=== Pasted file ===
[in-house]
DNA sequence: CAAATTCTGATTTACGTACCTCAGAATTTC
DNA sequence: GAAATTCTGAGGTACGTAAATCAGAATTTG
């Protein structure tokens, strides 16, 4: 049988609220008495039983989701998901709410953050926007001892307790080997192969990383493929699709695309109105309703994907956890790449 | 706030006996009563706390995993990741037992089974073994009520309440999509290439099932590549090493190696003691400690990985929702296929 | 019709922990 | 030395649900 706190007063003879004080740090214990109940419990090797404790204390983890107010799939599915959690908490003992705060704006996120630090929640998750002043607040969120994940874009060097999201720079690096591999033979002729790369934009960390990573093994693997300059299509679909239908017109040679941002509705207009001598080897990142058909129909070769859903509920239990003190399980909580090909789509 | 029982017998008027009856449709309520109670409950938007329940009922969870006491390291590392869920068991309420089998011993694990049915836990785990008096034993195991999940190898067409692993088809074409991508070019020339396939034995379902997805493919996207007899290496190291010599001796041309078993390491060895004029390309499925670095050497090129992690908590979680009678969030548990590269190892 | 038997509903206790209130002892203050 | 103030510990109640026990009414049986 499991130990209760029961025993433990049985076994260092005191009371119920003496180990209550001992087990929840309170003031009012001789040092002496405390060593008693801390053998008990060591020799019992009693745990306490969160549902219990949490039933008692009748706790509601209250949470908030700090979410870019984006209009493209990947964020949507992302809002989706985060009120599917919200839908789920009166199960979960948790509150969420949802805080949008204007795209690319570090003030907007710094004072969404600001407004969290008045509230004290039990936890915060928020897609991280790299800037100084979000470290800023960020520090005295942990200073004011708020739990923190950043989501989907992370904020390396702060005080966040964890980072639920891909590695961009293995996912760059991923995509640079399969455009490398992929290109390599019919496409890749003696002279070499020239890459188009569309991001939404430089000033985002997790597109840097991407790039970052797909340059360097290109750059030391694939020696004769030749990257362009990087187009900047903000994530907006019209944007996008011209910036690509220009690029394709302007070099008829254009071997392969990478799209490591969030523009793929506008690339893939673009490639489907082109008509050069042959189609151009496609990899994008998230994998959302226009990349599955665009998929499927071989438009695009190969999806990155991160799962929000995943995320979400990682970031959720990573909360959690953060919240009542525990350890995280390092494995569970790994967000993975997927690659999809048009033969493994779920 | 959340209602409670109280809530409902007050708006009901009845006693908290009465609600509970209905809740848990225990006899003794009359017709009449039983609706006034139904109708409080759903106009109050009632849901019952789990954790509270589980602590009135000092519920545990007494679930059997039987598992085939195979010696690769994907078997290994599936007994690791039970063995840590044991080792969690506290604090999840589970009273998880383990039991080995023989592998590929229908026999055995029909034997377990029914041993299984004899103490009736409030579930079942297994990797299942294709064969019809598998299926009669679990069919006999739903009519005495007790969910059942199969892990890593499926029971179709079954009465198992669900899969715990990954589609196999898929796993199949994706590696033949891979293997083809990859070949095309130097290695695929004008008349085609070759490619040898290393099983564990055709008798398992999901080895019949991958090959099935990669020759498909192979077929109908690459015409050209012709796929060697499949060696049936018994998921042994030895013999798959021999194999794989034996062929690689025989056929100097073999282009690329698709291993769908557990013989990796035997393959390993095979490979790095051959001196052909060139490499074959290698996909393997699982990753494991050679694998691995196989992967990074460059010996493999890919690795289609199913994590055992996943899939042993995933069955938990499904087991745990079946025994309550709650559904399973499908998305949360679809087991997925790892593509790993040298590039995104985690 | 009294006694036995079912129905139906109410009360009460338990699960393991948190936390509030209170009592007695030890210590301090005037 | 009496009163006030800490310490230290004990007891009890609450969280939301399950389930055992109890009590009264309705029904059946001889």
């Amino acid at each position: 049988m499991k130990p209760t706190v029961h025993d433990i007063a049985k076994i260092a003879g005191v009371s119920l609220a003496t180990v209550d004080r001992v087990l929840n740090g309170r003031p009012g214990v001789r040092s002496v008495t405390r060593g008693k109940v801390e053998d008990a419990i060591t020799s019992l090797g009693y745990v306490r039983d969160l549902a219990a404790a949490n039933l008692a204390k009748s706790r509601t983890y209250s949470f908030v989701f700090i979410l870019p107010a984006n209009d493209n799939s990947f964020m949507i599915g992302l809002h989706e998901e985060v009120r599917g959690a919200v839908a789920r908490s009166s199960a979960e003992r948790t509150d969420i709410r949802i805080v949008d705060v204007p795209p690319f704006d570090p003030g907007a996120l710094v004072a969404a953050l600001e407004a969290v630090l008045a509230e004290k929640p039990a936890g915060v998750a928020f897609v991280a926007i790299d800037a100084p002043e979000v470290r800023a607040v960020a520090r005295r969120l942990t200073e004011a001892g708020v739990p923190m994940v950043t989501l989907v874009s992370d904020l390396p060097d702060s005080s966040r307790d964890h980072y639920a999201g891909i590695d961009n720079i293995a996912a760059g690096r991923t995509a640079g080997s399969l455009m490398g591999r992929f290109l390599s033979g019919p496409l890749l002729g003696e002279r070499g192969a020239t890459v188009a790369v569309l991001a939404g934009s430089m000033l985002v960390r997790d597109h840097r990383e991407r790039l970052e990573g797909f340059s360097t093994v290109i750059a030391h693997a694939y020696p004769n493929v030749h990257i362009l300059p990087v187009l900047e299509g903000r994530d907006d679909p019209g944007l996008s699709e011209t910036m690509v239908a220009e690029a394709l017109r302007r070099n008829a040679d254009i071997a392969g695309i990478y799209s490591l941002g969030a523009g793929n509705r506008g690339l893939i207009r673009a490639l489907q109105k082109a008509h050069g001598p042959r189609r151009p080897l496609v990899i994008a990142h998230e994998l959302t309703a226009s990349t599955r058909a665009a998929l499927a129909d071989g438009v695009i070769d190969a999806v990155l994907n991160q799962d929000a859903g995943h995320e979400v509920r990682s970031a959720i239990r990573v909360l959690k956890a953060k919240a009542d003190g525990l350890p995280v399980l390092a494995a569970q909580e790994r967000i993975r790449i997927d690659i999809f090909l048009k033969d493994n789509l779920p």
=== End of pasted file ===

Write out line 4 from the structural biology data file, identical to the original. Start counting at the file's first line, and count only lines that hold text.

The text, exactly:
């Protein structure tokens, strides 16, 4: 049988609220008495039983989701998901709410953050926007001892307790080997192969990383493929699709695309109105309703994907956890790449 | 706030006996009563706390995993990741037992089974073994009520309440999509290439099932590549090493190696003691400690990985929702296929 | 019709922990 | 030395649900 706190007063003879004080740090214990109940419990090797404790204390983890107010799939599915959690908490003992705060704006996120630090929640998750002043607040969120994940874009060097999201720079690096591999033979002729790369934009960390990573093994693997300059299509679909239908017109040679941002509705207009001598080897990142058909129909070769859903509920239990003190399980909580090909789509 | 029982017998008027009856449709309520109670409950938007329940009922969870006491390291590392869920068991309420089998011993694990049915836990785990008096034993195991999940190898067409692993088809074409991508070019020339396939034995379902997805493919996207007899290496190291010599001796041309078993390491060895004029390309499925670095050497090129992690908590979680009678969030548990590269190892 | 038997509903206790209130002892203050 | 103030510990109640026990009414049986 499991130990209760029961025993433990049985076994260092005191009371119920003496180990209550001992087990929840309170003031009012001789040092002496405390060593008693801390053998008990060591020799019992009693745990306490969160549902219990949490039933008692009748706790509601209250949470908030700090979410870019984006209009493209990947964020949507992302809002989706985060009120599917919200839908789920009166199960979960948790509150969420949802805080949008204007795209690319570090003030907007710094004072969404600001407004969290008045509230004290039990936890915060928020897609991280790299800037100084979000470290800023960020520090005295942990200073004011708020739990923190950043989501989907992370904020390396702060005080966040964890980072639920891909590695961009293995996912760059991923995509640079399969455009490398992929290109390599019919496409890749003696002279070499020239890459188009569309991001939404430089000033985002997790597109840097991407790039970052797909340059360097290109750059030391694939020696004769030749990257362009990087187009900047903000994530907006019209944007996008011209910036690509220009690029394709302007070099008829254009071997392969990478799209490591969030523009793929506008690339893939673009490639489907082109008509050069042959189609151009496609990899994008998230994998959302226009990349599955665009998929499927071989438009695009190969999806990155991160799962929000995943995320979400990682970031959720990573909360959690953060919240009542525990350890995280390092494995569970790994967000993975997927690659999809048009033969493994779920 | 959340209602409670109280809530409902007050708006009901009845006693908290009465609600509970209905809740848990225990006899003794009359017709009449039983609706006034139904109708409080759903106009109050009632849901019952789990954790509270589980602590009135000092519920545990007494679930059997039987598992085939195979010696690769994907078997290994599936007994690791039970063995840590044991080792969690506290604090999840589970009273998880383990039991080995023989592998590929229908026999055995029909034997377990029914041993299984004899103490009736409030579930079942297994990797299942294709064969019809598998299926009669679990069919006999739903009519005495007790969910059942199969892990890593499926029971179709079954009465198992669900899969715990990954589609196999898929796993199949994706590696033949891979293997083809990859070949095309130097290695695929004008008349085609070759490619040898290393099983564990055709008798398992999901080895019949991958090959099935990669020759498909192979077929109908690459015409050209012709796929060697499949060696049936018994998921042994030895013999798959021999194999794989034996062929690689025989056929100097073999282009690329698709291993769908557990013989990796035997393959390993095979490979790095051959001196052909060139490499074959290698996909393997699982990753494991050679694998691995196989992967990074460059010996493999890919690795289609199913994590055992996943899939042993995933069955938990499904087991745990079946025994309550709650559904399973499908998305949360679809087991997925790892593509790993040298590039995104985690 | 009294006694036995079912129905139906109410009360009460338990699960393991948190936390509030209170009592007695030890210590301090005037 | 009496009163006030800490310490230290004990007891009890609450969280939301399950389930055992109890009590009264309705029904059946001889």